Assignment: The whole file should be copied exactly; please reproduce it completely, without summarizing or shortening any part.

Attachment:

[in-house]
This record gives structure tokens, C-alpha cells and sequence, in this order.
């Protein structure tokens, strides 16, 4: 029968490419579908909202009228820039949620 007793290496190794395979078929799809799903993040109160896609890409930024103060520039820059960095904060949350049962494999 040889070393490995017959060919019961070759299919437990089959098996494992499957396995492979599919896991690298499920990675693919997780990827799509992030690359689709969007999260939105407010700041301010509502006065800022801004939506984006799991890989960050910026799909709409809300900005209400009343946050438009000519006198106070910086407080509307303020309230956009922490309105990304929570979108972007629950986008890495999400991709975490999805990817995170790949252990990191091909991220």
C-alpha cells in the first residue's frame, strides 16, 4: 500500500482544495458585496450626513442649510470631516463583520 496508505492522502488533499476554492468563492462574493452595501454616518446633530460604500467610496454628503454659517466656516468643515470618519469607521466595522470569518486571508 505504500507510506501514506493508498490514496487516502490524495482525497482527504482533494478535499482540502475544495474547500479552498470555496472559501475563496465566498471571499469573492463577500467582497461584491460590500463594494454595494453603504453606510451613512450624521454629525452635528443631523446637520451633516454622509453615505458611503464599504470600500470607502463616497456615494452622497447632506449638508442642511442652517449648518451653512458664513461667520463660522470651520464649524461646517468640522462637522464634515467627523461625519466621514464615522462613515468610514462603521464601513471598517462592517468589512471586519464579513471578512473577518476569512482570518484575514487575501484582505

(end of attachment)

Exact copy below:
[in-house]
This record gives structure tokens, C-alpha cells and sequence, in this order.
């Protein structure tokens, strides 16, 4: 029968490419579908909202009228820039949620 007793290496190794395979078929799809799903993040109160896609890409930024103060520039820059960095904060949350049962494999 040889070393490995017959060919019961070759299919437990089959098996494992499957396995492979599919896991690298499920990675693919997780990827799509992030690359689709969007999260939105407010700041301010509502006065800022801004939506984006799991890989960050910026799909709409809300900005209400009343946050438009000519006198106070910086407080509307303020309230956009922490309105990304929570979108972007629950986008890495999400991709975490999805990817995170790949252990990191091909991220």
C-alpha cells in the first residue's frame, strides 16, 4: 500500500482544495458585496450626513442649510470631516463583520 496508505492522502488533499476554492468563492462574493452595501454616518446633530460604500467610496454628503454659517466656516468643515470618519469607521466595522470569518486571508 505504500507510506501514506493508498490514496487516502490524495482525497482527504482533494478535499482540502475544495474547500479552498470555496472559501475563496465566498471571499469573492463577500467582497461584491460590500463594494454595494453603504453606510451613512450624521454629525452635528443631523446637520451633516454622509453615505458611503464599504470600500470607502463616497456615494452622497447632506449638508442642511442652517449648518451653512458664513461667520463660522470651520464649524461646517468640522462637522464634515467627523461625519466621514464615522462613515468610514462603521464601513471598517462592517468589512471586519464579513471578512473577518476569512482570518484575514487575501484582505